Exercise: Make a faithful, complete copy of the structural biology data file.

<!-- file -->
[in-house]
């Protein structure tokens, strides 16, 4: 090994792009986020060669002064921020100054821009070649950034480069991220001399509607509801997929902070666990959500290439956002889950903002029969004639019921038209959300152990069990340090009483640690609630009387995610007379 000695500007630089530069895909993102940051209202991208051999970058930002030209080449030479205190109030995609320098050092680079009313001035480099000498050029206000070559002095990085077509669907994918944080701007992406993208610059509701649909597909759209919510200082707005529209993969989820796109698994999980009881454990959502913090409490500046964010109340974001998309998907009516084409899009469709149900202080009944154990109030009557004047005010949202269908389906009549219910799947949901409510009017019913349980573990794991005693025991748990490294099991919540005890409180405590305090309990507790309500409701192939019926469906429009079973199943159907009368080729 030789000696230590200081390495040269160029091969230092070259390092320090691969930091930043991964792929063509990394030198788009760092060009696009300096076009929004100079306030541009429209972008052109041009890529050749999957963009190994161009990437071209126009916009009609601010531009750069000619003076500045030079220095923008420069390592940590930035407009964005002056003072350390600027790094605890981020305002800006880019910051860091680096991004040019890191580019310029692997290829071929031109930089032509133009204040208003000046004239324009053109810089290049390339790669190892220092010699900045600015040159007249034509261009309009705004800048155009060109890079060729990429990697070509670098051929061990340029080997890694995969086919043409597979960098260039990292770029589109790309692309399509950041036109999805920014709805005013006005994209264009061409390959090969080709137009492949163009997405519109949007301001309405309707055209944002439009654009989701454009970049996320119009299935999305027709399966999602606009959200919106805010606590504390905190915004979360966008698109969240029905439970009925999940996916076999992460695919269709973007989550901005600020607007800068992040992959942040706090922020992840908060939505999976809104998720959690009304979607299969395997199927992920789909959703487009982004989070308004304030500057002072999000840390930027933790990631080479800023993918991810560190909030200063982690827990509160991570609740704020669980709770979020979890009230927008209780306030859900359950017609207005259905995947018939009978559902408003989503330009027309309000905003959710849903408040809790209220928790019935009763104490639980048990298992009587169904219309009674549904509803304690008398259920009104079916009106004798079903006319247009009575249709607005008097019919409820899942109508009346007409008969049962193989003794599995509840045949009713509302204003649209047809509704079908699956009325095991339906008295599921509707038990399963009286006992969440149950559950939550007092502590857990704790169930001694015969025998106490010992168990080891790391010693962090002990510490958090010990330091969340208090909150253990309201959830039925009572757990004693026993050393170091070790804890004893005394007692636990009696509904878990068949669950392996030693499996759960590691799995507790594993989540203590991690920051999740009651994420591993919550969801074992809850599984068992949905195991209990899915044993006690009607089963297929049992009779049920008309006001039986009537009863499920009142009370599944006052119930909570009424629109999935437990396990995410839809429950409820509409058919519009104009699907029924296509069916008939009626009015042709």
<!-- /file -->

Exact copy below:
[in-house]
């Protein structure tokens, strides 16, 4: 090994792009986020060669002064921020100054821009070649950034480069991220001399509607509801997929902070666990959500290439956002889950903002029969004639019921038209959300152990069990340090009483640690609630009387995610007379 000695500007630089530069895909993102940051209202991208051999970058930002030209080449030479205190109030995609320098050092680079009313001035480099000498050029206000070559002095990085077509669907994918944080701007992406993208610059509701649909597909759209919510200082707005529209993969989820796109698994999980009881454990959502913090409490500046964010109340974001998309998907009516084409899009469709149900202080009944154990109030009557004047005010949202269908389906009549219910799947949901409510009017019913349980573990794991005693025991748990490294099991919540005890409180405590305090309990507790309500409701192939019926469906429009079973199943159907009368080729 030789000696230590200081390495040269160029091969230092070259390092320090691969930091930043991964792929063509990394030198788009760092060009696009300096076009929004100079306030541009429209972008052109041009890529050749999957963009190994161009990437071209126009916009009609601010531009750069000619003076500045030079220095923008420069390592940590930035407009964005002056003072350390600027790094605890981020305002800006880019910051860091680096991004040019890191580019310029692997290829071929031109930089032509133009204040208003000046004239324009053109810089290049390339790669190892220092010699900045600015040159007249034509261009309009705004800048155009060109890079060729990429990697070509670098051929061990340029080997890694995969086919043409597979960098260039990292770029589109790309692309399509950041036109999805920014709805005013006005994209264009061409390959090969080709137009492949163009997405519109949007301001309405309707055209944002439009654009989701454009970049996320119009299935999305027709399966999602606009959200919106805010606590504390905190915004979360966008698109969240029905439970009925999940996916076999992460695919269709973007989550901005600020607007800068992040992959942040706090922020992840908060939505999976809104998720959690009304979607299969395997199927992920789909959703487009982004989070308004304030500057002072999000840390930027933790990631080479800023993918991810560190909030200063982690827990509160991570609740704020669980709770979020979890009230927008209780306030859900359950017609207005259905995947018939009978559902408003989503330009027309309000905003959710849903408040809790209220928790019935009763104490639980048990298992009587169904219309009674549904509803304690008398259920009104079916009106004798079903006319247009009575249709607005008097019919409820899942109508009346007409008969049962193989003794599995509840045949009713509302204003649209047809509704079908699956009325095991339906008295599921509707038990399963009286006992969440149950559950939550007092502590857990704790169930001694015969025998106490010992168990080891790391010693962090002990510490958090010990330091969340208090909150253990309201959830039925009572757990004693026993050393170091070790804890004893005394007692636990009696509904878990068949669950392996030693499996759960590691799995507790594993989540203590991690920051999740009651994420591993919550969801074992809850599984068992949905195991209990899915044993006690009607089963297929049992009779049920008309006001039986009537009863499920009142009370599944006052119930909570009424629109999935437990396990995410839809429950409820509409058919519009104009699907029924296509069916008939009626009015042709």